4/ Calculations. The RoundTable calculates the number of cases per 100,000 using case data provided by IDPH and assuming that the population of Suburban Cook County is 2.469 million, that the population of Chicago is 2.710 million, and that the population of Illinois is 12.671 million.

5/ The Test Positivity Rate. On May 26, Johns Hopkins University & Medicine Coronavirus Resource Center said on its website that “the World Health Organization (WHO) advised governments [on May 15] that before reopening, rates of positivity in testing (i.e., out of all tests conducted, how many came back positive for COVID-19) should remain at 5% or lower for at least 14 days.”

Johns Hopkins explains, “The rate of positivity is an important indicator, because it can provide insights into whether a community is conducting enough testing to find cases. If a community’s positivity is high, it suggests that that community may largely be testing the sickest patients and possibly missing milder or asymptomatic cases. A lower positivity may indicate that a community is including in its testing patients with milder or no symptoms.”  Link: https://coronavirus.jhu.edu/testing/testing-positivity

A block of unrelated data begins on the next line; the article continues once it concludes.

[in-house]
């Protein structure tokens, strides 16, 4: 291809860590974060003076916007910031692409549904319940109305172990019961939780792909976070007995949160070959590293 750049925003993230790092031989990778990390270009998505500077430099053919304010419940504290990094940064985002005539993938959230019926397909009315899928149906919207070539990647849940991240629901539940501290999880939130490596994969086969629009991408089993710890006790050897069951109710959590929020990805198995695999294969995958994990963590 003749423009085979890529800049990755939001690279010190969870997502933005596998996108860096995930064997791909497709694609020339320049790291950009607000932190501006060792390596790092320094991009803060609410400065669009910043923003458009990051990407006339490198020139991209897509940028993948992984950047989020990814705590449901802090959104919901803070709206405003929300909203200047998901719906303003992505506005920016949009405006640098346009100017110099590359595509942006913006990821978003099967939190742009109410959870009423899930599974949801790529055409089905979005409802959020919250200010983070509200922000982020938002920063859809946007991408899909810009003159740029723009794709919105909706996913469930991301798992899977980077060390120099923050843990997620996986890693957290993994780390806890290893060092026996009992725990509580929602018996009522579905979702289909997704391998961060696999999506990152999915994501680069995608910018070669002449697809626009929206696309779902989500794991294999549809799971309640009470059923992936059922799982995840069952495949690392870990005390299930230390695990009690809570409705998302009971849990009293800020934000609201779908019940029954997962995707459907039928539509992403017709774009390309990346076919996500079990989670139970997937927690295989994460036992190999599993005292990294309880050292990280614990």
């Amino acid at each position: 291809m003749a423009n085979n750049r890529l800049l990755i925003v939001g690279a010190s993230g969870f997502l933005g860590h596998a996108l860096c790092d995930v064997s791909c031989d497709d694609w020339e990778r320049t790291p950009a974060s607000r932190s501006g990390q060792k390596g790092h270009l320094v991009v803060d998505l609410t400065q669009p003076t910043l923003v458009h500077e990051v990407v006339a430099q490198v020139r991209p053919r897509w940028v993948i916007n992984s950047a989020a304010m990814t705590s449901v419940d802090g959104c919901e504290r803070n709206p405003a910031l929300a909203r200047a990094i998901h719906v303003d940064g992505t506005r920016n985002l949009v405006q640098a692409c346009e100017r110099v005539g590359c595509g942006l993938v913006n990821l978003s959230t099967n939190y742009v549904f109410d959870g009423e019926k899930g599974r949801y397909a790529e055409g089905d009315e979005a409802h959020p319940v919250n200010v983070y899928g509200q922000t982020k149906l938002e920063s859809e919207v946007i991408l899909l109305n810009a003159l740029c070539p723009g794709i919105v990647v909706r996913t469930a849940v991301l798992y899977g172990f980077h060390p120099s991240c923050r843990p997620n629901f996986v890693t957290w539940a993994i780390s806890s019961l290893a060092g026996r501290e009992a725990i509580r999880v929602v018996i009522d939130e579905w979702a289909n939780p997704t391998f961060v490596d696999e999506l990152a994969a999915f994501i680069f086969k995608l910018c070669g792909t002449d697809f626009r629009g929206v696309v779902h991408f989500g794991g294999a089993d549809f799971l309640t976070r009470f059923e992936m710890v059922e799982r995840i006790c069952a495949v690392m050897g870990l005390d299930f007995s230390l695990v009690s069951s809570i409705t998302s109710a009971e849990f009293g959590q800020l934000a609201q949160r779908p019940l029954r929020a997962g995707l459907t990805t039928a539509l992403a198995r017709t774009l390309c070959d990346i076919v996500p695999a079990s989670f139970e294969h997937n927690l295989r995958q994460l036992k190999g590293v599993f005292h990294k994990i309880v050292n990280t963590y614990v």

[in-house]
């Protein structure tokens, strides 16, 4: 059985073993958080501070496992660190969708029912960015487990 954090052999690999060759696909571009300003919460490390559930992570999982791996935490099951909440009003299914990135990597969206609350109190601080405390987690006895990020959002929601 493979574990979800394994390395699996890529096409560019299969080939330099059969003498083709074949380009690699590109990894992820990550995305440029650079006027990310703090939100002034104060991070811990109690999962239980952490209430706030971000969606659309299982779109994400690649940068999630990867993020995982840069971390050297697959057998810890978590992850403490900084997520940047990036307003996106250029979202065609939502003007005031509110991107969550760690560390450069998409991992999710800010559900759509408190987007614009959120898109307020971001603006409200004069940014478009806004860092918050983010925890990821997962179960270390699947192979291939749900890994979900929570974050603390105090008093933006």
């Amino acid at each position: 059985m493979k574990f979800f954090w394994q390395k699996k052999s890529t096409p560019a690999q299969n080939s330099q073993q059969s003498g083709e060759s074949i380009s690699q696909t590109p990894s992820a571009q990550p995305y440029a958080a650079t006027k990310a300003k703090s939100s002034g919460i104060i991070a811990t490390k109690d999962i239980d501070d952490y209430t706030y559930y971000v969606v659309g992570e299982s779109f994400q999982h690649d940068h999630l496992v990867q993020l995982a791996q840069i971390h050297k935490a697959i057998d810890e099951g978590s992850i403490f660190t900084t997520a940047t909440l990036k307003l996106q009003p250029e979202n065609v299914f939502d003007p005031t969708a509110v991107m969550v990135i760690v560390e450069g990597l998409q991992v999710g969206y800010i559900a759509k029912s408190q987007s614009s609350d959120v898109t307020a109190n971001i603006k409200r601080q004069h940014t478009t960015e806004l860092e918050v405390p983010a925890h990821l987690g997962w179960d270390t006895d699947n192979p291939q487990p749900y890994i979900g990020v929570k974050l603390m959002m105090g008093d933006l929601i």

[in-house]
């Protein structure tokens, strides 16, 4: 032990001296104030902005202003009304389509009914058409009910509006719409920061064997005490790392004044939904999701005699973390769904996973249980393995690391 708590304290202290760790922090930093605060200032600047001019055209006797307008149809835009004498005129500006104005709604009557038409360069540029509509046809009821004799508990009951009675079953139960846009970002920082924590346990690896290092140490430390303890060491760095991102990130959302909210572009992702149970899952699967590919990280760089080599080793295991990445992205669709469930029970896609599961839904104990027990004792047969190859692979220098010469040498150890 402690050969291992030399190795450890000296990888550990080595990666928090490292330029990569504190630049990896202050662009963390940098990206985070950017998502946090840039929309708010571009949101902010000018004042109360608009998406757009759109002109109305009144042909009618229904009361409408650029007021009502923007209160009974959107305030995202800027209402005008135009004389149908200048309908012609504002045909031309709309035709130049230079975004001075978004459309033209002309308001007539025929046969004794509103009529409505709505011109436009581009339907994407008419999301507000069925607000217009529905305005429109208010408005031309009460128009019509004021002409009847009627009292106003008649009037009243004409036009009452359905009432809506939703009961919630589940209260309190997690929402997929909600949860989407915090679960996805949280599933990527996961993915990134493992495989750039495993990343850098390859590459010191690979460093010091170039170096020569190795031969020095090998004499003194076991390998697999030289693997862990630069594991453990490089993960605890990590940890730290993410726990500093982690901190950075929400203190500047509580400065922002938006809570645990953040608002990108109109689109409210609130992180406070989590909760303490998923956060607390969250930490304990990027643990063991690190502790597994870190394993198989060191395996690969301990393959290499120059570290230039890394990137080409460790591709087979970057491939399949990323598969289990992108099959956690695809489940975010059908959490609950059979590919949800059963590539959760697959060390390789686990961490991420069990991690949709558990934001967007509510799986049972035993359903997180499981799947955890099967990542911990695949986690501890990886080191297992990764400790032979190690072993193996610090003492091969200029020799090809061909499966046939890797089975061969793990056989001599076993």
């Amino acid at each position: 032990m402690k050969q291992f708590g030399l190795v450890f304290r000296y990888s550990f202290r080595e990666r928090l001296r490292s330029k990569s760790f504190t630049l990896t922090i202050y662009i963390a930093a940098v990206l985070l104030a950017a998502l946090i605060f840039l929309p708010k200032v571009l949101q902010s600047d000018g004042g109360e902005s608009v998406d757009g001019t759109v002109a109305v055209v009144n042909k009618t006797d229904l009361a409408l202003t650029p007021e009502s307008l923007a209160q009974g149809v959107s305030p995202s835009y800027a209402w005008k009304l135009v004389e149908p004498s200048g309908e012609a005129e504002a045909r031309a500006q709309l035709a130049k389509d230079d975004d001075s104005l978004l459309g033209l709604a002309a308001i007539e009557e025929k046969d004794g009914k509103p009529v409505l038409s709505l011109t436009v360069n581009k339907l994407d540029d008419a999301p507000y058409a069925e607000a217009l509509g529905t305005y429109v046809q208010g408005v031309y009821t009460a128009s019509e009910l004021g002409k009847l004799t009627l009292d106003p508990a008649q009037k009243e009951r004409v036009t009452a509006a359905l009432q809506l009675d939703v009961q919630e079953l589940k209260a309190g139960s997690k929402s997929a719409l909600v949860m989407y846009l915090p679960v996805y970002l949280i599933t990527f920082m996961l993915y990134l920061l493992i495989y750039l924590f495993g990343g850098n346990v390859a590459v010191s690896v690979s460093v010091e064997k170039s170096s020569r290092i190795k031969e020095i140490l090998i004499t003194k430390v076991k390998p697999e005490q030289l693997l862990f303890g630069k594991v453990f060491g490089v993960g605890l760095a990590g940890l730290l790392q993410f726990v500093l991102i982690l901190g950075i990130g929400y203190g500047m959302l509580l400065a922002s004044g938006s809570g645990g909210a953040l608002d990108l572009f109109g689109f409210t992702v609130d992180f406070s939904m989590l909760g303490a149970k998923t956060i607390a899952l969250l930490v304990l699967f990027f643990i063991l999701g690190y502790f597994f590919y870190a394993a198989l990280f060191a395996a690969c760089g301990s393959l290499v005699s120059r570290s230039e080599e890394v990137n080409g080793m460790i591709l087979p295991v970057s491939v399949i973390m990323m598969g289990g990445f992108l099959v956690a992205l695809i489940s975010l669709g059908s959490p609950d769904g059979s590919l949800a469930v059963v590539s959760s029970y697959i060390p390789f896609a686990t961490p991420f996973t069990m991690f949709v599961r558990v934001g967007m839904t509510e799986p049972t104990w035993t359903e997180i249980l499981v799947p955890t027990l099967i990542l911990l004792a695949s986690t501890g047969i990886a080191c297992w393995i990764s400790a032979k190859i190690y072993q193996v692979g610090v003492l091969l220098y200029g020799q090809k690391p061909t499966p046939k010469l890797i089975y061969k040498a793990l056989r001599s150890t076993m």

The Harvard Global Health Institute (HGHI) says, “A network of research, policy, and public health organizations convened by Harvard and MIT called the TTSI Collaborative has agreed on a 3% test positive rate or below as a key indicator of progress towards suppression level testing. This targets broad and accessible testing for symptomatic and asymptomatic people. Out of the positive tests that do not come from hotspot testing, at least 80% should come from contact tracing.”

While stating the test positivity target is 5% or less, IDPH provides these categories and ratings: 1) “Minimal” – test positivity rate is equal to or less than 5%: 2) “Moderate” – test positivity rate is between 5% and 8%; and 3) “Substantial” – test positivity rate is over 8%. In its Metrics for School Determination of Community Spread, IDPH says the target is 5%.


Larry Gavin

Larry Gavin was a co-founder of the Evanston RoundTable in 1998 and assisted in its conversion to a non-profit in 2021. He has received many journalism awards for his articles on education, housing and...